My head was spinning after talking to Zoe, a 21-year-old who’s quite ambitious. She is taking college courses, has a job on campus, as well as two-side hustles, one as an Uber driver and the other, an app-based non-profit leader Zoe started herself to launch her career.
She has some “gigs” going and feels very empowered.
This is what’s trending in the American workplace. In fact, the recent passing of California’s Assembly Bill 5 that turns app-based workers into full-fledged employees has raised many questions as to the ethics and state of the so-called “gig economy” in general.
What’s the Paradigm Shift Employers Must Make
Fifty years ago, we lived in an employer-controlled marketplace. The company determined the jobs, the pay scale and whether they offered healthcare or promoted women, and they displayed the attitude that you’re fortunate to have a job here. And, that may well have been true.
Today, expectations among our youngest workforce are rising. It’s a buyer’s market, unemployment is low, and people can be selective about expectations. One employer recently told me when he interviewed a recent graduate, the potential employee actually interviewed him, asking about perks and benefits at the company. In short, young people are choosy. The employer said he’s been asked in job interviews:
- Do you provide childcare?
- Do you provide PTO (paid time off) for development?
- Do you provide food and snacks?
- Do you have a gym?
- Do you provide a career path and development?
When they don’t get a good answer, they may move on.
About 44 percent of gig workers say their work in the gig economy is now their primary source of income, which leaves 56 percent reporting it as supplemental income. Gen Z feels empowered by the smart device in their hand. While it’s causing anxiety and other mental health issues, it’s also liberating them to seize control of their future. Fewer see themselves as a servant to a boss; or a climber on someone’s corporate ladder. They are “hackers” who are savvy enough to decode the normal protocols or systems. They’ll find a way to make options work for them. A growing percentage are not doing the typical four-year, liberal arts college experience. It’s a track they may not want to go down, and today — there are other viable options for a smart kid.
The Gig Economy and the Hacker Economy
We are moving more deeply into a “gig economy.” The gig economy is a free market system where organizations and independent workers engage in short-term work arrangements. According to the BLS, in 2017 the U.S. gig economy had 55 million participants. It’s estimated that 36 percent of US workers take part in the gig economy and 33 percent of companies extensively use gig workers. The word “gig” refers to the transient nature of the job itself. Think Uber or Lyft drivers. Think Airbnb landlords.
- Think contract workers.
- Think freelancers.
- Think consultants.
- Think temp workers.
What was perceived as merely a “side hustle” a few years ago, turned into a trillion-dollar industry with millions of participants involved. Technology has made this all possible. But the gig economy also implies short. A young team member may do a gig here and a gig there, and he or she may have six jobs in their twenties. After all, they get bored quickly.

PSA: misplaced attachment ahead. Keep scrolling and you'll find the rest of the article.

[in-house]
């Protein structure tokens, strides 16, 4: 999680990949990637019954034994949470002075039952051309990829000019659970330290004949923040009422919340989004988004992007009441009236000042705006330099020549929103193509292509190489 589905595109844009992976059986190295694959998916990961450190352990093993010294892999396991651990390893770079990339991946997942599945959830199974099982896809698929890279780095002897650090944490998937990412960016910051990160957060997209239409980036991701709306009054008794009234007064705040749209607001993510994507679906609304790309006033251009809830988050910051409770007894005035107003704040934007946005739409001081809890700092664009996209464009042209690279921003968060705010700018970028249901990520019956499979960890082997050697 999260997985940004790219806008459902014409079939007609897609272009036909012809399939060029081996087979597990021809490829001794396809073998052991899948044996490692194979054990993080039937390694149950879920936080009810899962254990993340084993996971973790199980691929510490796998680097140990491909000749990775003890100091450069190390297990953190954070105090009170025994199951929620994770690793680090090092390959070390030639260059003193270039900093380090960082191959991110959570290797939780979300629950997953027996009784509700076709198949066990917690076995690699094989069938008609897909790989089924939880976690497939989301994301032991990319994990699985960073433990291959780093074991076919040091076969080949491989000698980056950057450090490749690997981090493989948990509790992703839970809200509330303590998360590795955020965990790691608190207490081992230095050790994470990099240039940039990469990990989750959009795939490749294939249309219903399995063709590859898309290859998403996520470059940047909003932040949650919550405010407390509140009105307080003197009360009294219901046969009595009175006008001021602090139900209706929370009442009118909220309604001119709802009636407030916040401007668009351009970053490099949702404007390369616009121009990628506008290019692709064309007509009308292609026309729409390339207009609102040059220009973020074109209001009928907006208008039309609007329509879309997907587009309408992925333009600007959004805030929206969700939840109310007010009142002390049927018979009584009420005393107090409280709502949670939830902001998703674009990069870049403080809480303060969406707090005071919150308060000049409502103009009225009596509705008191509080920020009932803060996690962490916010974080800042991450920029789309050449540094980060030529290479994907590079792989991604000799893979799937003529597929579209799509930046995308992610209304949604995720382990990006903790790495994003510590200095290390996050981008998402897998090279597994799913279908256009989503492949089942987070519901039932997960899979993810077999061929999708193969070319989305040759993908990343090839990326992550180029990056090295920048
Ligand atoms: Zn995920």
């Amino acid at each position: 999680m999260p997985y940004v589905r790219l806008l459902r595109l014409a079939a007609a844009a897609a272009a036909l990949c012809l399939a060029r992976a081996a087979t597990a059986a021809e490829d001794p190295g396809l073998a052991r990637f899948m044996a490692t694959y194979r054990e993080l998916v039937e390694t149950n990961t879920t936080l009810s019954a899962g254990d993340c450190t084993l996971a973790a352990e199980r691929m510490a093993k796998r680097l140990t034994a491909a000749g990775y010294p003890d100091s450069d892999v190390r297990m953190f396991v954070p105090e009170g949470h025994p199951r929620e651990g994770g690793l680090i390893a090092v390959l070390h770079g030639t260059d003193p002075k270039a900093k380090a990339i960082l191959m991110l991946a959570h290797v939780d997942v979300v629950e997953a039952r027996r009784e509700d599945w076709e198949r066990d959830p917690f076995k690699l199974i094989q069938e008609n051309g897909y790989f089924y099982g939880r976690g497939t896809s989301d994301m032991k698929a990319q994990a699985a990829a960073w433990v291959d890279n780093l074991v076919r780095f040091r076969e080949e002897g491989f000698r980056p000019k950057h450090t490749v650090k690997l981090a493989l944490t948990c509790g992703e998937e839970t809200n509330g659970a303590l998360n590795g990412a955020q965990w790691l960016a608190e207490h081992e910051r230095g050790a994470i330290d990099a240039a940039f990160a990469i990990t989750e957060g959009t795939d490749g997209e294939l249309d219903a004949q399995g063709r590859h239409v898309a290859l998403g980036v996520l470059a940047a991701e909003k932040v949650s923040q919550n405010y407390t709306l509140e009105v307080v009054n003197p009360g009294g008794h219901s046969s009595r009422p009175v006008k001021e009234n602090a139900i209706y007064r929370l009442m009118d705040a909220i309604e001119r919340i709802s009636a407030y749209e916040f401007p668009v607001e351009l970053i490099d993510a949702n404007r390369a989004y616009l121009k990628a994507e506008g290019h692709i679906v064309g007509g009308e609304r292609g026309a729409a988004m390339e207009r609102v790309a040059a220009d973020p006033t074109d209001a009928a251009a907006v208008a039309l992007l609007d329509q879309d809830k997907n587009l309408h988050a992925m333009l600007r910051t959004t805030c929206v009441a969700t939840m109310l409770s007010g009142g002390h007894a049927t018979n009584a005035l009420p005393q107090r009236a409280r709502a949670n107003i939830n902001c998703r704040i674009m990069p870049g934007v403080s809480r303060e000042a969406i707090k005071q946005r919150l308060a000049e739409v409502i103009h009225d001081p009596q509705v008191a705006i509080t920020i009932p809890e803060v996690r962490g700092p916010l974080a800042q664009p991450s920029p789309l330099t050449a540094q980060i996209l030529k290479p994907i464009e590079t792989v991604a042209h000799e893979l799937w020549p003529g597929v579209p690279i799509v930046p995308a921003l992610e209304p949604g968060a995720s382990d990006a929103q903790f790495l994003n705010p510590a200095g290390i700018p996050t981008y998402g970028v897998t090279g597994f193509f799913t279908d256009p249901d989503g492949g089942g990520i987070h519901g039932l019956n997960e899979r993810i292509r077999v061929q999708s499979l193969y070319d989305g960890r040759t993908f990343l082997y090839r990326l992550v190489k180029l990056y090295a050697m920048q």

It favors the worker — who can be paid per hour or project; they can choose what they do and when they do it, a little like Uber or Lyft. They maintain agency and freedom of choice. They may say:
“To me, life is a cafeteria. Just like a meal at a buffet, I’m choosing what’s best for me and want to join hands with an employer (leader) who has my best interest in mind, not just what’s best for the organization.”
How Do We Adjust our Leadership?
As I suggested above, I believe we must adjust our expectations. By this, I don’t mean we expect less — just different. And we must capitalize on it. Some now call this new mindset:
“A Vocation Rotation”
Orange Leaf Frozen Yogurt decided to embrace this by telling potential young team members: “We’ll be the best first job you could ever have.” When teens go to work there, a manager sits down with them and asks: “What do you most want to learn from a job?” If the young team members say, “managing money” they get to watch the bookkeepers balance revenue and expenses and perhaps even learn to do it themselves. The job becomes rocket fuel for the next step of their career path. Franchisees don’t expect most to stay longer than two years.
What if we built workplaces that made investments in young team members and, maybe, kept them longer because they were getting mentored? In other words, we don’t shame them into staying — we win them. Then, knowing they are likely desirous of a “vocation rotation,” what if we celebrated change and offered suggestions for their next step with us? What if we equipped them to look for common threads in each of those jobs and find their calling in the process?
In this gig economy, we must remember Generation Z is silently asking us as leaders:
- Do you care about me as a person, not just a worker?
- Do you offer me developmental and growth opportunities not just training for the task?
- Do you provide help outside of work (i.e. rideshare, discounts, etc.)?
- Do you provide an app that clearly communicates steps for what I need to do?
- Do you celebrate my growth and future opportunities?
Let’s equip them on their vocation rotation.